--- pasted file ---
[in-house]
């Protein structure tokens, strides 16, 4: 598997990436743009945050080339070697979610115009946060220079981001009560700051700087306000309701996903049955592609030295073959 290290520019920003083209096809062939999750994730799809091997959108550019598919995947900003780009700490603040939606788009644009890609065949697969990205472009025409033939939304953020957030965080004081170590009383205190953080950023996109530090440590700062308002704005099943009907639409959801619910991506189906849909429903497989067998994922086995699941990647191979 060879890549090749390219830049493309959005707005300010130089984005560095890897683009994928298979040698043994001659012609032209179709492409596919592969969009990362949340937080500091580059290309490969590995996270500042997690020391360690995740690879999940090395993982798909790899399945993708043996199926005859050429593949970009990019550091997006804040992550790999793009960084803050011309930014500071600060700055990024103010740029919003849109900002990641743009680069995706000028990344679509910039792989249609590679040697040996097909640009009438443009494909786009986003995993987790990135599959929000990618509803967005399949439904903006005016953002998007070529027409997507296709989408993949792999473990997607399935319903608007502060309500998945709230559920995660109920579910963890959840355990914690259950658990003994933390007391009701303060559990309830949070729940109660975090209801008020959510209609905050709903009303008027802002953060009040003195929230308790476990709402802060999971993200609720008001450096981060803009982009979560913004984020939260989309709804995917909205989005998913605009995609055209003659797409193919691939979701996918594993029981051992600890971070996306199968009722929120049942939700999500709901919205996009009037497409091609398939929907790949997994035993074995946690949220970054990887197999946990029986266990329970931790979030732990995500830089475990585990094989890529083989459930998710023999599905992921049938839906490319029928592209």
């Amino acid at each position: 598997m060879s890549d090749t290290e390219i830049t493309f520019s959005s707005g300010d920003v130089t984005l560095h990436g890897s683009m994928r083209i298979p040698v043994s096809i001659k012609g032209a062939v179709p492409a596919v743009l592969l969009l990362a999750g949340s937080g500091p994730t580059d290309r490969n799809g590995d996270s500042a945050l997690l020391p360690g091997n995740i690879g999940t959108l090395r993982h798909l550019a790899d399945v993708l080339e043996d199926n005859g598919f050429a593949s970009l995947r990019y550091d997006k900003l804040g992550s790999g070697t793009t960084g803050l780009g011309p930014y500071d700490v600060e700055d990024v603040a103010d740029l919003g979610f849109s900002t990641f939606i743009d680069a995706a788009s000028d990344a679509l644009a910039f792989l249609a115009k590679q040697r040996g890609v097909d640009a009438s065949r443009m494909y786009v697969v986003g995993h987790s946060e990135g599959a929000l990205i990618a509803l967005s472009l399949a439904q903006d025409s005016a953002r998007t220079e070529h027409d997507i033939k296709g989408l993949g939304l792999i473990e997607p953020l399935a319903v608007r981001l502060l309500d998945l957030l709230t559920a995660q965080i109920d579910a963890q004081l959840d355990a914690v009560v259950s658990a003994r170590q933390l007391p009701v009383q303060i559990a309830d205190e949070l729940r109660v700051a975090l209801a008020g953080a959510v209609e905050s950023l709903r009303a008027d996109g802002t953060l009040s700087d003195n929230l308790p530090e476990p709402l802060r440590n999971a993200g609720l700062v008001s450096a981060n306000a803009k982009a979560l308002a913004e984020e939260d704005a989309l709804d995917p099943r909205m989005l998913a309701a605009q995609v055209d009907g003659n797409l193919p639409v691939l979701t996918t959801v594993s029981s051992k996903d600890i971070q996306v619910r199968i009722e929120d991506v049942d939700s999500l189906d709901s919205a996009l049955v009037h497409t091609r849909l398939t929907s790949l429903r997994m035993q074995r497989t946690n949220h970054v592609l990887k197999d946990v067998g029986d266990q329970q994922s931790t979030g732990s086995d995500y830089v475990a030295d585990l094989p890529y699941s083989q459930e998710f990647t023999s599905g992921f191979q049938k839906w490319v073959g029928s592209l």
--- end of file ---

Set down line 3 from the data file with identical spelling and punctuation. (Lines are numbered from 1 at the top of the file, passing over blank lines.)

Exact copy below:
């Amino acid at each position: 598997m060879s890549d090749t290290e390219i830049t493309f520019s959005s707005g300010d920003v130089t984005l560095h990436g890897s683009m994928r083209i298979p040698v043994s096809i001659k012609g032209a062939v179709p492409a596919v743009l592969l969009l990362a999750g949340s937080g500091p994730t580059d290309r490969n799809g590995d996270s500042a945050l997690l020391p360690g091997n995740i690879g999940t959108l090395r993982h798909l550019a790899d399945v993708l080339e043996d199926n005859g598919f050429a593949s970009l995947r990019y550091d997006k900003l804040g992550s790999g070697t793009t960084g803050l780009g011309p930014y500071d700490v600060e700055d990024v603040a103010d740029l919003g979610f849109s900002t990641f939606i743009d680069a995706a788009s000028d990344a679509l644009a910039f792989l249609a115009k590679q040697r040996g890609v097909d640009a009438s065949r443009m494909y786009v697969v986003g995993h987790s946060e990135g599959a929000l990205i990618a509803l967005s472009l399949a439904q903006d025409s005016a953002r998007t220079e070529h027409d997507i033939k296709g989408l993949g939304l792999i473990e997607p953020l399935a319903v608007r981001l502060l309500d998945l957030l709230t559920a995660q965080i109920d579910a963890q004081l959840d355990a914690v009560v259950s658990a003994r170590q933390l007391p009701v009383q303060i559990a309830d205190e949070l729940r109660v700051a975090l209801a008020g953080a959510v209609e905050s950023l709903r009303a008027d996109g802002t953060l009040s700087d003195n929230l308790p530090e476990p709402l802060r440590n999971a993200g609720l700062v008001s450096a981060n306000a803009k982009a979560l308002a913004e984020e939260d704005a989309l709804d995917p099943r909205m989005l998913a309701a605009q995609v055209d009907g003659n797409l193919p639409v691939l979701t996918t959801v594993s029981s051992k996903d600890i971070q996306v619910r199968i009722e929120d991506v049942d939700s999500l189906d709901s919205a996009l049955v009037h497409t091609r849909l398939t929907s790949l429903r997994m035993q074995r497989t946690n949220h970054v592609l990887k197999d946990v067998g029986d266990q329970q994922s931790t979030g732990s086995d995500y830089v475990a030295d585990l094989p890529y699941s083989q459930e998710f990647t023999s599905g992921f191979q049938k839906w490319v073959g029928s592209l």